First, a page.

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Lectures on Dramatic Art and Literature   By: (1767-1845)

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"Were I to pray for a taste which should stand me in stead under every variety of circumstances, and be a source of happiness and cheerfulness to me during life, and a shield against its ills, however things might go amiss and the world frown upon me, it would he a taste for reading.... Give a man this taste, and the means of gratifying it, and you can hardly fail of making him a happy man; unless, indeed, you put into his hands a most perverse selection of Books. You place him in contact with the best society in every period of history, with the wisest, the wittiest, the tenderest, the bravest, and the purest characters who have adorned humanity. You make him a denizen of all nations, a contemporary of all ages. The world has been created for him." SIR JOHN HERSCHEL. Address on the opening of the Eton Library , 1833.

LECTURES ON DRAMATIC ART AND LITERATURE

BY AUGUST WILHELM SCHLEGEL.

CONTENTS.

Preface of the Translator.

Author's Preface.

Memoir of the Life of Augustus William Schlegel.

LECTURE I.

Introduction Spirit of True Criticism Difference of Taste between the Ancients and Moderns Classical and Romantic Poetry and Art Division of Dramatic Literature; the Ancients, their Imitators, and the Romantic Poets.

LECTURE II.

Definition of the Drama View of the Theatres of all Nations Theatrical Effect Importance of the Stage Principal Species of the Drama.

LECTURE III.

Essence of Tragedy and Comedy Earnestness and Sport How far it is possible to become acquainted with the Ancients without knowing Original Languages Winkelmann.

LECTURE IV.

Structure of the Stage among the Greeks Their Acting Use of Masks False comparison of Ancient Tragedy to the Opera Tragical Lyric Poetry.

LECTURE V.

Essence of the Greek Tragedies Ideality of the Representation Idea of Fate Source of the Pleasure derived from Tragical Representations Import of the Chorus The materials of Greek Tragedy derived from Mythology Comparison with the Plastic Arts.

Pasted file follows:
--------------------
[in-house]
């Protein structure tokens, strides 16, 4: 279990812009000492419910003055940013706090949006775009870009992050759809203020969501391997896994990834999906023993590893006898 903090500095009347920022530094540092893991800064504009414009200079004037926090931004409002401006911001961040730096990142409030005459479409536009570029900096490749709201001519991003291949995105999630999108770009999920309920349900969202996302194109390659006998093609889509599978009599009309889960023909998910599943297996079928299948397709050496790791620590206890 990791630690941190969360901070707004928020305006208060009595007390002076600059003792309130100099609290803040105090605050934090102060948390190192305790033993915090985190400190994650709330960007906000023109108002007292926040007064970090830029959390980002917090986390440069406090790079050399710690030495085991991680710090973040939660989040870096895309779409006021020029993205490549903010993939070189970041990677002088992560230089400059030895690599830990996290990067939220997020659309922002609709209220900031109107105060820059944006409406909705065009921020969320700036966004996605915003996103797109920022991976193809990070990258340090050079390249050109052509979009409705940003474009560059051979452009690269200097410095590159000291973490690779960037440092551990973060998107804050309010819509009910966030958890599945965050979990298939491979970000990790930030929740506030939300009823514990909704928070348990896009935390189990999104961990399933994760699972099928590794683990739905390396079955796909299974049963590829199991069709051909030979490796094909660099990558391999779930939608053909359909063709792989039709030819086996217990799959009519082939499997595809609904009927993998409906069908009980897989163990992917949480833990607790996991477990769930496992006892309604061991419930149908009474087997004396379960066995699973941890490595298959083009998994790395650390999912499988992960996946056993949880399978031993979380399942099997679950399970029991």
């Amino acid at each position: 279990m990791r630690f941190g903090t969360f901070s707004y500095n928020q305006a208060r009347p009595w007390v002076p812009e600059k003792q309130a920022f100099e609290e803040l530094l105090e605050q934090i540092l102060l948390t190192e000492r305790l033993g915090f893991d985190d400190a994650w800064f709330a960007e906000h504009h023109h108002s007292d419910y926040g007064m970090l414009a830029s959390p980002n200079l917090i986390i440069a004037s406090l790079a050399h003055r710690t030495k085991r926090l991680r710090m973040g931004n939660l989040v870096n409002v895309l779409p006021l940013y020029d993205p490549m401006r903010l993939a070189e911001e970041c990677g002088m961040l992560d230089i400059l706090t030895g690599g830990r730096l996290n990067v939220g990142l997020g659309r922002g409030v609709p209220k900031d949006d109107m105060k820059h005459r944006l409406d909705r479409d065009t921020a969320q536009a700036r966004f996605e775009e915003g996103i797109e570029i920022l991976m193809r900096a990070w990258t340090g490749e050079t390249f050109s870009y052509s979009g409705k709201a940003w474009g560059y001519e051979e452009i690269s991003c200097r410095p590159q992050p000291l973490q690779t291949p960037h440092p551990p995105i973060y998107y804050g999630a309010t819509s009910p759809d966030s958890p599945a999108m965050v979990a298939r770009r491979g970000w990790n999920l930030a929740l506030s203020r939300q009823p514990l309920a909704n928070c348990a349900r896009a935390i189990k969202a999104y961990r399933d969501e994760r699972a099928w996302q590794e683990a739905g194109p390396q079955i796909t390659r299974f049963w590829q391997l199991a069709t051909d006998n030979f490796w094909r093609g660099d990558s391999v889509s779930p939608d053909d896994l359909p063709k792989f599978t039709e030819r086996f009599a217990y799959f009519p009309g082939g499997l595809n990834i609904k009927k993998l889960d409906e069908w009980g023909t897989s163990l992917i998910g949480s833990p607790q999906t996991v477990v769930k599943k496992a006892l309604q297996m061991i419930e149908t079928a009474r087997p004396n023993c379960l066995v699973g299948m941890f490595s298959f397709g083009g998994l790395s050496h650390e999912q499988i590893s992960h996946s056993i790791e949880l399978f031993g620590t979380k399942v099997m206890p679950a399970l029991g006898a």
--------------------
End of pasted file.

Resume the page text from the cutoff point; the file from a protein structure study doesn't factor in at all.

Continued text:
LECTURE VI.

Progress of the Tragic Art among the Greeks Various styles of Tragic Art Aeschylus Connexion in a Trilogy of Aeschylus His remaining Works.

LECTURE VII.

Life and Political Character of Sophocles Character of his different Tragedies.

LECTURE VIII.

Euripides His Merits and Defects Decline of Tragic Poetry through him.

LECTURE IX.

Comparison between the Choephorae of Aeschylus, the Electra of Sophocles, and that of Euripides.

LECTURE X.

Character of the remaining Works of Euripides The Satirical Drama Alexandrian Tragic Poets.

LECTURE XI.

The Old Comedy proved to be completely a contrast to Tragedy Parody Ideality of Comedy the reverse of that of Tragedy Mirthful Caprice Allegoric and Political Signification The Chorus and its Parabases.

LECTURE XII.

Aristophanes His Character as an Artist Description and Character of his remaining Works A Scene, translated from the Acharnae , by way of Appendix.

LECTURE XIII.

Whether the Middle Comedy was a distinct species Origin of the New Comedy A mixed species Its prosaic character Whether versification is essential to Comedy Subordinate kinds Pieces of Character, and of Intrigue The Comic of observation, of self consciousness, and arbitrary Comic Morality of Comedy.

LECTURE XIV.

Plautus and Terence as Imitators of the Greeks, here examined and characterized in the absence of the Originals they copied Motives of the Athenian Comedy from Manners and Society Portrait Statues of two Comedians.

LECTURE XV.

Roman Theatre Native kinds: Atellane Fables, Mimes, Comoedia Togata Greek Tragedy transplanted to Rome Tragic Authors of a former Epoch, and of the Augustan Age Idea of a National Roman Tragedy Causes of the want of success of the Romans in Tragedy Seneca.

LECTURE XVI.

The Italians Pastoral Dramas of Tasso and Guarini Small progress in Tragedy Metastasio and Alfieri Character of both Comedies of Ariosto, Aretin, Porta Improvisatore Masks Goldoni Gozzi Latest state... Continue reading book >>




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